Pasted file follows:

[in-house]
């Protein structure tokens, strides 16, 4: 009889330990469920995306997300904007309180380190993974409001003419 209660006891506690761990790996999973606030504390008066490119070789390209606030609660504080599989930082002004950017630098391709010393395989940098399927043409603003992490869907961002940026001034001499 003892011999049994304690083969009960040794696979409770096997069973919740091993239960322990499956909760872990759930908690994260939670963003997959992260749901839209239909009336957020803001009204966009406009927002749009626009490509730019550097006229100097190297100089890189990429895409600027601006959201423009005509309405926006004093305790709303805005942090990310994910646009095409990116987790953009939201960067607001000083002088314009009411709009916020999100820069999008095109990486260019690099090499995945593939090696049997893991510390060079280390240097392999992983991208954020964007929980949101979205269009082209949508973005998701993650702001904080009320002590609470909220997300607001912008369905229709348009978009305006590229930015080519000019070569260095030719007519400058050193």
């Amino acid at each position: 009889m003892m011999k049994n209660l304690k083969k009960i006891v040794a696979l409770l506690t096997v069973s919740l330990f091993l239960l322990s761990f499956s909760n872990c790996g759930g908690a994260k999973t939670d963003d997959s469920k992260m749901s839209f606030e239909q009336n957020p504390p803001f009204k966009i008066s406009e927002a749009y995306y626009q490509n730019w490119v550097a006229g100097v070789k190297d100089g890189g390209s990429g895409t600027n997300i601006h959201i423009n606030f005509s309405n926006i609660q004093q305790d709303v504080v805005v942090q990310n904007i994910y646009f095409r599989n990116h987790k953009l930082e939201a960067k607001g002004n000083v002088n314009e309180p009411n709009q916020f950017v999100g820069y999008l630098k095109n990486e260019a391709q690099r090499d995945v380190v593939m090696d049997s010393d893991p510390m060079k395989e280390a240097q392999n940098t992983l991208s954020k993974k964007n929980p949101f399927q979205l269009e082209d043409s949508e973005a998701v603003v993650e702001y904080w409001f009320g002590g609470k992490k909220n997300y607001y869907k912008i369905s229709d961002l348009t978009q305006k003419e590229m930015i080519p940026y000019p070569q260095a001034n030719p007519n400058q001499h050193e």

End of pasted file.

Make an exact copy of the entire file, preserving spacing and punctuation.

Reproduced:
[in-house]
């Protein structure tokens, strides 16, 4: 009889330990469920995306997300904007309180380190993974409001003419 209660006891506690761990790996999973606030504390008066490119070789390209606030609660504080599989930082002004950017630098391709010393395989940098399927043409603003992490869907961002940026001034001499 003892011999049994304690083969009960040794696979409770096997069973919740091993239960322990499956909760872990759930908690994260939670963003997959992260749901839209239909009336957020803001009204966009406009927002749009626009490509730019550097006229100097190297100089890189990429895409600027601006959201423009005509309405926006004093305790709303805005942090990310994910646009095409990116987790953009939201960067607001000083002088314009009411709009916020999100820069999008095109990486260019690099090499995945593939090696049997893991510390060079280390240097392999992983991208954020964007929980949101979205269009082209949508973005998701993650702001904080009320002590609470909220997300607001912008369905229709348009978009305006590229930015080519000019070569260095030719007519400058050193």
């Amino acid at each position: 009889m003892m011999k049994n209660l304690k083969k009960i006891v040794a696979l409770l506690t096997v069973s919740l330990f091993l239960l322990s761990f499956s909760n872990c790996g759930g908690a994260k999973t939670d963003d997959s469920k992260m749901s839209f606030e239909q009336n957020p504390p803001f009204k966009i008066s406009e927002a749009y995306y626009q490509n730019w490119v550097a006229g100097v070789k190297d100089g890189g390209s990429g895409t600027n997300i601006h959201i423009n606030f005509s309405n926006i609660q004093q305790d709303v504080v805005v942090q990310n904007i994910y646009f095409r599989n990116h987790k953009l930082e939201a960067k607001g002004n000083v002088n314009e309180p009411n709009q916020f950017v999100g820069y999008l630098k095109n990486e260019a391709q690099r090499d995945v380190v593939m090696d049997s010393d893991p510390m060079k395989e280390a240097q392999n940098t992983l991208s954020k993974k964007n929980p949101f399927q979205l269009e082209d043409s949508e973005a998701v603003v993650e702001y904080w409001f009320g002590g609470k992490k909220n997300y607001y869907k912008i369905s229709d961002l348009t978009q305006k003419e590229m930015i080519p940026y000019p070569q260095a001034n030719p007519n400058q001499h050193e």